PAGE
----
We hear about a famous road in today’s gospel, the road to Jericho. The road from Jerusalem to Jericho was a favorite haunt for robbers and outlaws. A letter from A.D. 171 complains to the local authorities about the crime being committed along the road. The first audience who listened to this story would have identified with the victim; the man in the ditch. They would easily imagine themselves lying there on their backs in the depths of need; all their resources stolen.

The worst part was forcibly looking up and seeing one’s enemy. For the man in the ditch, it was an ethnic nightmare. Jesus was doing something quite radical in speaking of a Good Samaritan. The Jews and the Samaritans hated each other. At the time this story was told, it was explosive and offensive. Remember, Jesus told the parable to people who saw themselves as chosen by God exclusively. They saw Gentiles as Godless and inferior. They had even stronger hostility toward Samaritans.

Samaritans were Jews who had betrayed Israel’s heritage by inter-marrying with Gentiles. They were considered traitors whose children were looked upon as mongrels. They were ceremonially unclean, social outcasts and religious heretics. Jesus’ story is devastating to this point of view. He did something unthinkable; he made a Samaritan a hero. So, Jesus is giving us an early lesson in acceptance and the way we discriminate.

So, who is your neighbor? It is simple, it is easy. Your neighbor is the poor, the sick, the lonely and the neglected. These are indeed your neighbors because if you are human, nothing that is human is a stranger to you. And if you are Christian, everything human is a part and parcel of you. I cannot really tell you who your neighbor is; to whom you must show compassion. Only you know that, you with your eyes opened by God’s grace.

You in your particular situation, only you know who you must reach out to. Some years ago in Washington D.C. I heard a Baptist Minister preach of this gospel. When he spoke of the Priest and the Levite who passed by he said that Priest and that Levite were perfectly at home in Jerusalem. They could handle anything that had to be done in the Temple: the Torah, the Altar, the Incense and the animals to be sacrificed. The Holy of Holy’s and the Ark of the Covenant; they were experts and they could handle it all.

What they could not handle was the event on the Jericho road they had to pass by. I love being a Priest; I do not know why there is a vocation crisis. I cannot imagine anything more satisfying or more wonderful than being a Priest. And I feel comfortable up here, I know what to do in the Sanctuary. But I have to ask myself; what about my event on Jericho road?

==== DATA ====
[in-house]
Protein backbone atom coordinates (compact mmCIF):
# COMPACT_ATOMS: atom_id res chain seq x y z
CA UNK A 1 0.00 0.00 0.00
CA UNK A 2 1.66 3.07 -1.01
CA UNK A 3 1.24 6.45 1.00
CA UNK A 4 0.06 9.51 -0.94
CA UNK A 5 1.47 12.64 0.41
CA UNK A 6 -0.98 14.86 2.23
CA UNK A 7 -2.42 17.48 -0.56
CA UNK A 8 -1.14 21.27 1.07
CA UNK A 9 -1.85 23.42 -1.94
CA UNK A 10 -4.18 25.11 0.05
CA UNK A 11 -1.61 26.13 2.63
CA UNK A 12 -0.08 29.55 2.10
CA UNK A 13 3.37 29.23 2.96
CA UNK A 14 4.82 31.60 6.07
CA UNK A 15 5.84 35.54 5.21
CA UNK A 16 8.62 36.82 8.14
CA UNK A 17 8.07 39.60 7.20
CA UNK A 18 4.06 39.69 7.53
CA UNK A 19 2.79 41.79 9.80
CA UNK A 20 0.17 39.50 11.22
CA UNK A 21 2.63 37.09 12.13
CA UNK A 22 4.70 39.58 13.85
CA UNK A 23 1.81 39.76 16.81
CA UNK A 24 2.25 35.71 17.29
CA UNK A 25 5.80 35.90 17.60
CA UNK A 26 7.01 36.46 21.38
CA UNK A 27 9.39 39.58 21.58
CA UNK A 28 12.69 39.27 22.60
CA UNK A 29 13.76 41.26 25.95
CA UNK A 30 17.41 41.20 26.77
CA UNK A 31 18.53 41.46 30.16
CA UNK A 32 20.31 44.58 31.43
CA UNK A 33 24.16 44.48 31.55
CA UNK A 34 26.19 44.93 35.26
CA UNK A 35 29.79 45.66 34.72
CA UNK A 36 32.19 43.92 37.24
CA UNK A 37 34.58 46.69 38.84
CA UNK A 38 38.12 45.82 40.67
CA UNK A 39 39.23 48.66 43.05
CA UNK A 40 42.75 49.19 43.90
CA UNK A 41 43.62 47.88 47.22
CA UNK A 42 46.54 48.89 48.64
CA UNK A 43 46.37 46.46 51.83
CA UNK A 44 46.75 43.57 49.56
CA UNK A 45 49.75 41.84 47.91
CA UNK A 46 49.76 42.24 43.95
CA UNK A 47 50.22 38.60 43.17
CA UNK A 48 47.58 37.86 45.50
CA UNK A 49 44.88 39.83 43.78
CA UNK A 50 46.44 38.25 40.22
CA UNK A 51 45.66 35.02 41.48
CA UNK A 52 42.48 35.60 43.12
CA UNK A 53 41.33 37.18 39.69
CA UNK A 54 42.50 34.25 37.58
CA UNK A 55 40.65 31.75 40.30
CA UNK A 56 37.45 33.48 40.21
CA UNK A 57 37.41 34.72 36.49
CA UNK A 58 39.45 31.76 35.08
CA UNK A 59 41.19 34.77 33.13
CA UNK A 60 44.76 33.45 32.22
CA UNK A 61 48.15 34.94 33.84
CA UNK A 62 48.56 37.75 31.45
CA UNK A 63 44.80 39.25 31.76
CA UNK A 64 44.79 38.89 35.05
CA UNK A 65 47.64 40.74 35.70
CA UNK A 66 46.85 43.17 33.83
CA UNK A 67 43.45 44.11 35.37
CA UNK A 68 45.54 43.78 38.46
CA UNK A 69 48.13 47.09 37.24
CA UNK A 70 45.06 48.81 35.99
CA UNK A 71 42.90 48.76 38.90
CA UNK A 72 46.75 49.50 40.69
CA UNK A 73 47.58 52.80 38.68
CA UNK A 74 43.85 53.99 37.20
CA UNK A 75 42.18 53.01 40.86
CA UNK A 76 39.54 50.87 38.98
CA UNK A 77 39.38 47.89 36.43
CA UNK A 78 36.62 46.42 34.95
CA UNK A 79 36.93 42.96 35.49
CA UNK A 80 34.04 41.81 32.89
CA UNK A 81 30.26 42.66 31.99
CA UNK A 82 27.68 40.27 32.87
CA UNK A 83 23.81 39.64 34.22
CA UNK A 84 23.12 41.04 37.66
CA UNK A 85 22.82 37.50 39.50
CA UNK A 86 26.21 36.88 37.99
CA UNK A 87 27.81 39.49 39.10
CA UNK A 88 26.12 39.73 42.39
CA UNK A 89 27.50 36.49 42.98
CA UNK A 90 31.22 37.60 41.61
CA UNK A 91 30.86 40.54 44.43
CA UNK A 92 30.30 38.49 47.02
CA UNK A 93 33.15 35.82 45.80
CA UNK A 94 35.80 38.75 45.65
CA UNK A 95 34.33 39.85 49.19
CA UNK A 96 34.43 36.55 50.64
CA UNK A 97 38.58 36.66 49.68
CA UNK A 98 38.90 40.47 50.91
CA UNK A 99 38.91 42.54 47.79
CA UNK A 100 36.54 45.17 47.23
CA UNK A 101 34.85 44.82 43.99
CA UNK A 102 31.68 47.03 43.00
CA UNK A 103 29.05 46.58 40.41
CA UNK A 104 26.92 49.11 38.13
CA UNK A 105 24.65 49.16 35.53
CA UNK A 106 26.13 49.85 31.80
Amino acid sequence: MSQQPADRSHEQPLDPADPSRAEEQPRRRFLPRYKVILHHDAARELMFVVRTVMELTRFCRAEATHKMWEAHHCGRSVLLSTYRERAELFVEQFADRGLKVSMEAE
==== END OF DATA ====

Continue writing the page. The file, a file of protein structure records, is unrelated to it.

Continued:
We all have one; each of us walks, rides or jogs a Jericho road. And, on that road for most of us there is something we would rather pass by; rather ignore. Perhaps a part of ourselves that has fallen among robbers. We could become top of our field, stars at what we do and a huge success in the eyes of the world. You could do all of this and still refuse to look at the part of your life that is laying on the Jericho road that needs to be picked up, taken care of or needs so desperately to be healed.
Only you know what it might be; it could be so many things. It could be your compulsion to gossip, uncharitableness, or the way you can ruin a person’s reputation with just one sentence. It could be anger, loneliness, depression, pain or fear of life and death. We hear a lot of talk in church about helping others and that is good. I preach a great deal about that to the joy of some and the sadness of others. But, do not forget yourself while you care for others—your life, your feelings and your relationship with God; because you cannot give away what you don’t have.

As someone once said, the Glory of God is man and woman fully alive. But, you cannot be fully alive if there is part of your life that you cannot bear to look at. If there is part of you laying on the Jericho road, that is the part that God wants. Pick it up, take care of it and let it be healed. However, in the beginning, you may have to be your own Good Samaritan.

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